Rheumatology Online Educational Courses Among Key ARHP Pillars - The Rheumatologist | Rheumatology-Rhumatologie | Scoop.it
Editor’s note: The new Pillar Talk column is developed by the ARHP Executive Committee in an effort to share information about ongoing activities related to our four pillars: Education, Practice, Research and Advocacy. You Might Also Like Online Education for ARHP Members Comprehensive Rheumatology Training Online Rheumatology Health Professionals Should Attend the ACR/ARHP 2014 Meeting... [Read More]
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Nerve growth factor regulation and production by macrophages in osteoarthritic synovium

Nerve growth factor regulation and production by macrophages in osteoarthritic synovium | Rheumatology-Rhumatologie | Scoop.it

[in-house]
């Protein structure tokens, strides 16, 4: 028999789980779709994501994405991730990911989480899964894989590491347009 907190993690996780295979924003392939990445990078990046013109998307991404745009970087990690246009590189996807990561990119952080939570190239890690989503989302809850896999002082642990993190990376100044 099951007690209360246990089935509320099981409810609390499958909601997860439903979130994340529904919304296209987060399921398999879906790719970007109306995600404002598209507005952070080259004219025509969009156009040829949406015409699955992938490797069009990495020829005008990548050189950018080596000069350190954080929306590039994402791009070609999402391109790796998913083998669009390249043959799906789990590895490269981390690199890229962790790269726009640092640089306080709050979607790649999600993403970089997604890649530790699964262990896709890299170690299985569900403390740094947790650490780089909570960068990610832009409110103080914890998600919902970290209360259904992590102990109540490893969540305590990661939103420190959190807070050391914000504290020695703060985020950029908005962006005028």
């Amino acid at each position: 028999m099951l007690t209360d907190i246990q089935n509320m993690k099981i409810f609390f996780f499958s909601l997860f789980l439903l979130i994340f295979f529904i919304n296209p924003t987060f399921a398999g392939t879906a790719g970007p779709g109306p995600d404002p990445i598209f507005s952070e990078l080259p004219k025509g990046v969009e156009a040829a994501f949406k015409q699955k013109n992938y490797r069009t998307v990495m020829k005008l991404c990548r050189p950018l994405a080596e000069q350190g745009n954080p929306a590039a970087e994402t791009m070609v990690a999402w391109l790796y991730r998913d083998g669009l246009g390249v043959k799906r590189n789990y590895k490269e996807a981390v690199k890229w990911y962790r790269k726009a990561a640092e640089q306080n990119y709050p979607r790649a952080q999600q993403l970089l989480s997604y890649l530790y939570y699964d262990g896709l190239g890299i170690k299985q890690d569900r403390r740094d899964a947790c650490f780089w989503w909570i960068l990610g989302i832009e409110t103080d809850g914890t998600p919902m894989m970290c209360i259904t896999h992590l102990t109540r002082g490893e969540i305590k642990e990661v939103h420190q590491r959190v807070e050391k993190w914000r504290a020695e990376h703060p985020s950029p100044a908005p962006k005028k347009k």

Nerve growth factor (NGF) functions to modulate osteoarthritis (OA)‐associated pain. Although recent studies suggest that tumor necrosis factor (TNF)‐α and interleukin (IL)‐1β mediate NGF activity i
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Slideshow: What’s Wrong With My Shoulder?

Slideshow: What’s Wrong With My Shoulder? | Rheumatology-Rhumatologie | Scoop.it
Don’t take your shoulder for granted. It’s a versatile body part that allows an amazing range of motion. Click through to find out what can go wrong with it.
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Autoimmunity Reviews


Recent advances in our understanding of giant cell arteritis pathogenesis

Maxime Samson, Marc Corbera-Bellalta, Sylvain Audia, Ester Planas-Rigol, Laurent Martin, Maria Cinta Cid, Bernard Bonnotte Autoimmunity Reviews, Available online 28 May 2017

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Presence of anticitrullinated protein antibodies in a large population-based cohort from the Netherlands

Presence of anticitrullinated protein antibodies in a large population-based cohort from the Netherlands | Rheumatology-Rhumatologie | Scoop.it